Selling Your Career Change: How to Strengthen Your Grad Application
More than ever before, people are also completely switching careers–and that offers requires a new education. The reasons for this change are varied: there’s more acceptance of “multi-tasking” careers (an actress or musician can also be an author, restaurateur, and clothing designer), more tolerance for career switches, more job skills becoming obsolete (due to new technology and/or a completely new skillset and education), and people are marrying and starting families later than previous generations, which in turns fosters more career experimentation.
Sell the Switch in Your Application
You need to make your unique experience shine on your graduate application, as well as be convincing about your desire and ability to switch the course of your professional track. Here are some tips for creating a successful grad application and forging past experience into a new career path.
- Talk the talk. In their book The Mid-Career Tune-Up, Bill and Rosemary Salmon stress how important it is to research, know, and use the jargon of your new pursuit in your application. If you’ve researched trends, industry experts, future predictions, and the history of the field, you can include this knowledge in your application. For example, if you’re a lawyer applying to UCLA’s film school, you can mention the ways in which technology has changed film-making and mention night courses or seminars in this new technology that you’ve taken (or even books you’ve read on the subject). A medical doctor applying to law school could mention current legal issues in medicine that fascinate him, using the legal terminology and issues of current interest.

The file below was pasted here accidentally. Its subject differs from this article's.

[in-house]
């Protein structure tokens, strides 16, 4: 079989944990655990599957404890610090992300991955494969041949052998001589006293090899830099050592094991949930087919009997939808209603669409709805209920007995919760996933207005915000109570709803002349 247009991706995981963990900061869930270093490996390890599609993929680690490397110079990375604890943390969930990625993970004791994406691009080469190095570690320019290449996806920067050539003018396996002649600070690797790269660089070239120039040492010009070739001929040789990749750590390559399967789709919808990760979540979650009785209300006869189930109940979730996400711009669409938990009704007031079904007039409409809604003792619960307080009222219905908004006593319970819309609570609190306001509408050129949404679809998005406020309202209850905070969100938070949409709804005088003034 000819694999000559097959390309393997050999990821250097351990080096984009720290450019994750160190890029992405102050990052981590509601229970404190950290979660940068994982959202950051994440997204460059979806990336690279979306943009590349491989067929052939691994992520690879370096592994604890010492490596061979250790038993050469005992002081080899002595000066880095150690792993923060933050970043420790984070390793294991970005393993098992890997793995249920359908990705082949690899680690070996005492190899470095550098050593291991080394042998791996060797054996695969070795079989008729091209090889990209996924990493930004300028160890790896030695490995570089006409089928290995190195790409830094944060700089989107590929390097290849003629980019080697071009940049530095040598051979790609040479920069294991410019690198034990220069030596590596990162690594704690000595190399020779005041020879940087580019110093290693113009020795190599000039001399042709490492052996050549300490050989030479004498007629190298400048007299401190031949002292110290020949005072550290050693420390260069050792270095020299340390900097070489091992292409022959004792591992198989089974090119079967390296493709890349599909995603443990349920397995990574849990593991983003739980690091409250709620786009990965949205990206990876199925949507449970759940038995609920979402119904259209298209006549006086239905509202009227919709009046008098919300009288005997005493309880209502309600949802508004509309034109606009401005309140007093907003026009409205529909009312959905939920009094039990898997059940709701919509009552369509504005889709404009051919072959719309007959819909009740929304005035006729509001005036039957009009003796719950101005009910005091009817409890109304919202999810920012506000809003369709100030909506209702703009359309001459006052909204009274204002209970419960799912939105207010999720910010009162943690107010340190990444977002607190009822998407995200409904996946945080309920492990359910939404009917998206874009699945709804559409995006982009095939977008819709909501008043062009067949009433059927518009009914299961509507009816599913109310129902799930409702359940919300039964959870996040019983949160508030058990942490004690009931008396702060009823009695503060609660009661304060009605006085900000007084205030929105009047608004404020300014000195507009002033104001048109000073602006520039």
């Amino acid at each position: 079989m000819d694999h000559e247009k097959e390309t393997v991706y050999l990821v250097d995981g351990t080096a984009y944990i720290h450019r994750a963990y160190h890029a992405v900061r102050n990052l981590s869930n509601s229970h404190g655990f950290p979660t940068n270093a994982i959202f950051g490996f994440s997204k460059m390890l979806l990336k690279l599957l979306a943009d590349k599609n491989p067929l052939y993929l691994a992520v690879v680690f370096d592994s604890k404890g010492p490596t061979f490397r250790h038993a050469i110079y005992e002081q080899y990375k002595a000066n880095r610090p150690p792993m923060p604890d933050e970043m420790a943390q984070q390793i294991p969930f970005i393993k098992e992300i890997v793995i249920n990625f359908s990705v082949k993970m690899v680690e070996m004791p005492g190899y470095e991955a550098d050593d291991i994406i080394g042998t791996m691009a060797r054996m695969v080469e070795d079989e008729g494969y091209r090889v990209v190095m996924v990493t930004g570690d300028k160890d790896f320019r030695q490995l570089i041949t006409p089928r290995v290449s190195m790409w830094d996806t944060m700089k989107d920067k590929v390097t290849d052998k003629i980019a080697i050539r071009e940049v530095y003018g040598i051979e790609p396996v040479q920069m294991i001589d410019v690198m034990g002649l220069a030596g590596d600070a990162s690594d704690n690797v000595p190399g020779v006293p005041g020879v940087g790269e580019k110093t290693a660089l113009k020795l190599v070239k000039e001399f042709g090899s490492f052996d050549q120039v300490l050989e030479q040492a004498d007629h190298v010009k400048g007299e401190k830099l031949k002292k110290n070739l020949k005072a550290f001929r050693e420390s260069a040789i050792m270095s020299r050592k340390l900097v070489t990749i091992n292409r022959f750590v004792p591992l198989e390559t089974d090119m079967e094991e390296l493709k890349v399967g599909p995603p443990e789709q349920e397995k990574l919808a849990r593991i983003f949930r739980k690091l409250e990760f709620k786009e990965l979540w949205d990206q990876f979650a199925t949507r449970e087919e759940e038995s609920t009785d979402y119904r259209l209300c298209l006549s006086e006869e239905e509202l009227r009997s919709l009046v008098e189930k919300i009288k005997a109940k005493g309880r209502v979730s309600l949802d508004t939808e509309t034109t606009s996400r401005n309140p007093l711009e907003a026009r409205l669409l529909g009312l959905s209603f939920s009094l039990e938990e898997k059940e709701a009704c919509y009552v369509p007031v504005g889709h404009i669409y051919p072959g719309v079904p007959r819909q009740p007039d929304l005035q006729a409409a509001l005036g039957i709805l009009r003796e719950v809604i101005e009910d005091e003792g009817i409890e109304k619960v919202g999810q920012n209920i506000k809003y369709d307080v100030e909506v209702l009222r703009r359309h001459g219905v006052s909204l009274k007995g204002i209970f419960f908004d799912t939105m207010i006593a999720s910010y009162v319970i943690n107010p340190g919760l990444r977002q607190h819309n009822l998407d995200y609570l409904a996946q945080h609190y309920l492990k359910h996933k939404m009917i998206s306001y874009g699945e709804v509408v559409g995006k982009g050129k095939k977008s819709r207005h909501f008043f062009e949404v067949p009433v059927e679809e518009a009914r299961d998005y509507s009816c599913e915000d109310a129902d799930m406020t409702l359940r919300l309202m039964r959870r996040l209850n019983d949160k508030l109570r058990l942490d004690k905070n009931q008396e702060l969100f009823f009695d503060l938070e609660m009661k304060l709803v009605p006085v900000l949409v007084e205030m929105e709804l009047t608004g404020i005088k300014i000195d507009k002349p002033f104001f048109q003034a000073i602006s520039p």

- Have long-term perspective. In your personal statement (or other appropriate are of your application), illustrate how you see your newly chosen field evolving, and how you would hope to contribute to the evolution.
- Demonstrate commitment. As part of your push to demonstrate your commitment to and knowledge of your new pursuit, list the targeted job fairs and trade shows you attended.
- See a counselor. Select a career counselor, and mention in your application that you’ve been working with a counselor. To ensure that they have the proper background, education, and credentials, check through the National Board for Certified Counselors.
- Network. Contact professors, students, and professionals in the field to glean as much information as possible. If you requested and were allowed to sit in on a few classes in your field at a local university, mention this in your application, along with the course name, professor’s name, and what you liked about the course. You can also take a course or courses online through distance-learning programs at many schools.
- Volunteer or intern in the field. If you’ve been able to volunteer or intern in your field, this would be ideal to mention in a grad school application.